The worst bowling average, and mystery injuries

The regular Monday column in which our editor answers your questions about (almost) any aspect of cricket:

You've had some questions recently about the highest Test batting average - but what's the highest (and therefore worst) bowling average? asked Robin Read

For many years this unwanted record was held by England's John Warr, whose solitary Test wicket, in the 1950-51 Ashes series in Australia, cost him 281 runs. More recently Warr was passed by the Sri Lankan spinner Roger Wijesuriya (an un-Murali-like 294.00). But the current leader, if that's the right word, is the Grenadian legspinner Rawl Lewis, whose one wicket cost him 318 runs. Lewis played three Tests for West Indies, but the only man he dismissed was Mark Boucher of South Africa, at Johannesburg in 1998-99. For a while during 2003 the average of Khaled Mahmud, Bangladesh's captain, eclipsed Lewis's - it soared into the 400s at one point - but a burst of wicket-taking against Pakistan reduced his average, which is currently an almost respectable 64.00.

What is the most bizarre cricketing injury? asked Suresh from Bangalore

I suppose one of the oddest reasons for missing a Test match belongs to Derek Pringle, the former Essex allrounder who is now the cricket correspondent of the Daily Telegraph. In 1982, he was forced to drop out of the third Test against Pakistan at Headingley after injuring his back, supposedly while writing a letter, although his own version is slightly different:

"My terrible injury was actually pretty mundane. I'd been sorting out envelopes for friends wanting complimentary tickets when I stretched and leant back on my chair, which promptly gave way. The tumble caused my back to spasm between the shoulder-blades, something that had happened to me before, so I knew I'd probably be unable to bowl for 48 hours - the usual time it took to clear up. As it was late, around midnight, I didn't summon the physio but rather attempted a home cure by pulling the mattress off the bed so I could sleep on the floor. Unfortunately this made my back worse and I had to withdraw from the match. I explained all this to the then physio, Bernard Thomas, who injected me with muscle relaxants, but then the Machiavellian little man told the press I'd done my back in writing a letter - presumably his attempt to toughen me up with some cod psychology. As in most cases the truth is duller than the fiction, though I believe Chris Old once pulled a rib muscle before a Test by sneezing, and Tony Greig ricked his neck shaving, the height of the hotel mirror no doubt causing him to perform that most dangerous of manoeuvres - the early-morning stoop."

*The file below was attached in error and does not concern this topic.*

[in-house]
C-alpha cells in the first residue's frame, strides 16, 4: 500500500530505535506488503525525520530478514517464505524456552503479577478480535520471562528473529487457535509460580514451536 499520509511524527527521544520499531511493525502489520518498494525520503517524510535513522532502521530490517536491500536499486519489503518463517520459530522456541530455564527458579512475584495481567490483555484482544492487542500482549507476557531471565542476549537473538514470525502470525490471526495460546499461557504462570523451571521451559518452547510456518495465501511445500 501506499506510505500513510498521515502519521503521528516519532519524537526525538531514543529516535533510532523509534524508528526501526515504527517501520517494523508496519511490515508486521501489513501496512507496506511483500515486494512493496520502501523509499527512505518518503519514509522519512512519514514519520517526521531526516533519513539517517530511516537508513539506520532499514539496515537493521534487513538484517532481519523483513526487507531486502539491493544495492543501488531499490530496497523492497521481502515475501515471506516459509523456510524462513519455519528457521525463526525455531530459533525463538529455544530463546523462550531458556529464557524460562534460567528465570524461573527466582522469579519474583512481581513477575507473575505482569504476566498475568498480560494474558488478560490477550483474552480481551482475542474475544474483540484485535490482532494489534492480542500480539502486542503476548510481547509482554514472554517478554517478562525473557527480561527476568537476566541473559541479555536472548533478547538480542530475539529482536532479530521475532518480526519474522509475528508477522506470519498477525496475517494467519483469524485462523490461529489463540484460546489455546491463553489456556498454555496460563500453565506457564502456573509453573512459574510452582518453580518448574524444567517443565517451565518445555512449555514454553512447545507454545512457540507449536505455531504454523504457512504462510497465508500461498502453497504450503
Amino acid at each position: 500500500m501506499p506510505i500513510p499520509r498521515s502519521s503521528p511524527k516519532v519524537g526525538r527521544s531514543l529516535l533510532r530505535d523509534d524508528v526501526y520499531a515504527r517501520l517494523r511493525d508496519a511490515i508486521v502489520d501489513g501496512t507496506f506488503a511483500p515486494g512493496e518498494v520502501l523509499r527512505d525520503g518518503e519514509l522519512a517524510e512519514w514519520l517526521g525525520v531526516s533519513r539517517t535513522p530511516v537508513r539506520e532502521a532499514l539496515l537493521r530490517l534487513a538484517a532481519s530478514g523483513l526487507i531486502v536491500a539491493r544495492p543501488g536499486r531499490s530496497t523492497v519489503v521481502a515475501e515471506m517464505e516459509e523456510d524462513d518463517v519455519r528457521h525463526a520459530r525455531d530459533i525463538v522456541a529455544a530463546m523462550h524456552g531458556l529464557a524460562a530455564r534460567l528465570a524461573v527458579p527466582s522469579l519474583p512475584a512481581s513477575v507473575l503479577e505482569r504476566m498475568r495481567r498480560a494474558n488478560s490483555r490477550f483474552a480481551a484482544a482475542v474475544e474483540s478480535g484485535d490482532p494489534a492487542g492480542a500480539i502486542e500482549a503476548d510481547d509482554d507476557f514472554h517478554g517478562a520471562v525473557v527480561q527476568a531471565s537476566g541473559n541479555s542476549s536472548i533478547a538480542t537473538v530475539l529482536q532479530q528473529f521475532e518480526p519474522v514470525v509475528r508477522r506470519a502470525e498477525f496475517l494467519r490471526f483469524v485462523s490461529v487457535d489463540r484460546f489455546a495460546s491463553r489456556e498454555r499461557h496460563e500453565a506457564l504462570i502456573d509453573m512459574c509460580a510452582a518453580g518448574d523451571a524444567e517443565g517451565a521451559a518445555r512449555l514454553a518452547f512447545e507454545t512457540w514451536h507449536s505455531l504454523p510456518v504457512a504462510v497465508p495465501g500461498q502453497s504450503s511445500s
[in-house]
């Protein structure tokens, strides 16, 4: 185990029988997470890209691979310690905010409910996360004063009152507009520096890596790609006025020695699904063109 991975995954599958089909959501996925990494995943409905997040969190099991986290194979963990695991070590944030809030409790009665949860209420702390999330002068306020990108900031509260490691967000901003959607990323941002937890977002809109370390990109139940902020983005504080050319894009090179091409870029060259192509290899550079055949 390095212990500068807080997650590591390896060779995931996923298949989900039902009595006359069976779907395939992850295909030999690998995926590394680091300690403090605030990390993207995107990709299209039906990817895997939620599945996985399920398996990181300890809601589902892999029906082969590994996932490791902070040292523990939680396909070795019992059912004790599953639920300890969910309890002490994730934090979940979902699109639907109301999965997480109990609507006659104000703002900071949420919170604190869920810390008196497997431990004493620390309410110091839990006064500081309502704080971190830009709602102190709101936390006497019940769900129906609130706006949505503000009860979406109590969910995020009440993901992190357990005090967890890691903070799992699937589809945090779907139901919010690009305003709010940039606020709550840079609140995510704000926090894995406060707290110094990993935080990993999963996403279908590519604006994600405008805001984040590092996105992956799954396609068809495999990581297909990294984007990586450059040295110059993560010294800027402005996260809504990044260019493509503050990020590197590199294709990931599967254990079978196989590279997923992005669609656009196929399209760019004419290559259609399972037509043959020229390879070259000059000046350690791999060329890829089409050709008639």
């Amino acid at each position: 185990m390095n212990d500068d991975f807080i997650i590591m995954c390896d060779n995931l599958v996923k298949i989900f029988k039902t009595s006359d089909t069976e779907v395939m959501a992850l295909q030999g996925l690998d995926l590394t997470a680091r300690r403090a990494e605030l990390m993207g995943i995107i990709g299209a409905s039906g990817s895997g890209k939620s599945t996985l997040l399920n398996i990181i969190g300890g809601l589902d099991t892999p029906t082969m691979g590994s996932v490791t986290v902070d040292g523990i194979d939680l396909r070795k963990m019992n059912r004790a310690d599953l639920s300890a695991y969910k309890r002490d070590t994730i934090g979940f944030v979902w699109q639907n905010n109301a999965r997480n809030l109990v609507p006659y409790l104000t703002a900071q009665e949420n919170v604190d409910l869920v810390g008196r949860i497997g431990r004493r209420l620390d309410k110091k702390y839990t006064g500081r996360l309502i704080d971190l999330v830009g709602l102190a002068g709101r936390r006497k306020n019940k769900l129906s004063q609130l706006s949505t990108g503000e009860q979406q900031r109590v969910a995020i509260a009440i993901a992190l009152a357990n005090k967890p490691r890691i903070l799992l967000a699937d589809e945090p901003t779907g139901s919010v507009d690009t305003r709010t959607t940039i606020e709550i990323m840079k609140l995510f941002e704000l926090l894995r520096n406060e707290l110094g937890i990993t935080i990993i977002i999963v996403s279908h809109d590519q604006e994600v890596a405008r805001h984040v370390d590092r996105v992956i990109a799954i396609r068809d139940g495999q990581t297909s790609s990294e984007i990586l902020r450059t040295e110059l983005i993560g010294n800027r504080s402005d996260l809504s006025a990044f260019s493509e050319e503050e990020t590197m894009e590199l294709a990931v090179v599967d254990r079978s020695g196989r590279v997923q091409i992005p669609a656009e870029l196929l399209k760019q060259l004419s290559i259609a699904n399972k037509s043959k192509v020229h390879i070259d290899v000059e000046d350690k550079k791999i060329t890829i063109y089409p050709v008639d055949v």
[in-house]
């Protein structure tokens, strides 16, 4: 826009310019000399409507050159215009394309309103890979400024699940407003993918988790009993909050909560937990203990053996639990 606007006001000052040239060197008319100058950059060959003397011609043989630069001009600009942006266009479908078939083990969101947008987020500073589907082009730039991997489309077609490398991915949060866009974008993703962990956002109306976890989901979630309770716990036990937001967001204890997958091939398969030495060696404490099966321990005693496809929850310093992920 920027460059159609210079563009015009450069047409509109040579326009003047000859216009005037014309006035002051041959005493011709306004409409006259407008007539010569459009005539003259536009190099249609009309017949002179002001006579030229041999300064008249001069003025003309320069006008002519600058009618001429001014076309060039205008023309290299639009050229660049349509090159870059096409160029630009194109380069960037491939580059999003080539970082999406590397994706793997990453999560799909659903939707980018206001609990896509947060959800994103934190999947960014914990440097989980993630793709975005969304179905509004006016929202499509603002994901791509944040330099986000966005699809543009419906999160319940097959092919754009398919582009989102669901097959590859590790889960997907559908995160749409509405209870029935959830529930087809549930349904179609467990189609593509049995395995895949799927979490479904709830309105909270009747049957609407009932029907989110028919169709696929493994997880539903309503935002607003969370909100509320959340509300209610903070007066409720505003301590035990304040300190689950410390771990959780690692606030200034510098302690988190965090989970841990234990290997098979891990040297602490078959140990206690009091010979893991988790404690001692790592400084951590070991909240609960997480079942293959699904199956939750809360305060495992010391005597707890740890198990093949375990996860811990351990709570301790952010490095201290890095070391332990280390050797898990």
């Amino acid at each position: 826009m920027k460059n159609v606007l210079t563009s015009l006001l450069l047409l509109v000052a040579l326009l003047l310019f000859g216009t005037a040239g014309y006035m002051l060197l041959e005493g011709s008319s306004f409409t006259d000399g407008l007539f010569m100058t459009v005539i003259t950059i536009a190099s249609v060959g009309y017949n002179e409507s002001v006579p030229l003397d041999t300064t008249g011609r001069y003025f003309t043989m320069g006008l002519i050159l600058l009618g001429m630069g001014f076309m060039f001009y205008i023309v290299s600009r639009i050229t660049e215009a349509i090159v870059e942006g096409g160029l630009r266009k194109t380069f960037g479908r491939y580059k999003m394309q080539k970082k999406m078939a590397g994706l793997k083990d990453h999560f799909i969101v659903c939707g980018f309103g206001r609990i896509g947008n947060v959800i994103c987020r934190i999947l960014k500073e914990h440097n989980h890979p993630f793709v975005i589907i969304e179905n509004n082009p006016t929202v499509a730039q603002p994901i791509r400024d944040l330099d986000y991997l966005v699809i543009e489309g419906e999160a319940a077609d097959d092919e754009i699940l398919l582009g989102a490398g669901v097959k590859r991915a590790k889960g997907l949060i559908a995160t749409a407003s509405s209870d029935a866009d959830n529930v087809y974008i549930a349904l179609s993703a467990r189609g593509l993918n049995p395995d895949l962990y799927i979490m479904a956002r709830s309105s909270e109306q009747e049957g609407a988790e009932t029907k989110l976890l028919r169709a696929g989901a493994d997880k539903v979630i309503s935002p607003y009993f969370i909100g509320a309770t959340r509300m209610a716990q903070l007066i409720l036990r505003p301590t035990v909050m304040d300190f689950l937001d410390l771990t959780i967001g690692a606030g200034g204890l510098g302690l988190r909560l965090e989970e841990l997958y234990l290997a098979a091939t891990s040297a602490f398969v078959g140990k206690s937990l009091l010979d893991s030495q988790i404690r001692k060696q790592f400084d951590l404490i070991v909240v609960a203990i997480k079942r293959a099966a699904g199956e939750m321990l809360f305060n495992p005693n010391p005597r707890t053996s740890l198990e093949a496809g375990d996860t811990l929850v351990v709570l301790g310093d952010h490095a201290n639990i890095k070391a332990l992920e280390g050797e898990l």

The year after Pringle's mishap Phil Edmonds had to cry off a Test after hurting his back getting out of his car - his pain wouldn't have been eased when his replacement, Nick Cook, took eight wickets in his first Test and nine in his second, and kept Edmonds out for the rest of that 1983 summer, and the winter tours of New Zealand and Pakistan. And Ted Dexter, the former England captain and chairman of selectors, once ran himself over on the Chiswick Flyover in west London - he was pushing his broken-down car, and lost control of it.

South Africa passed 500 in each of their four recent Tests against West Indies - is this a record? asked Charl Branson from Johannesburg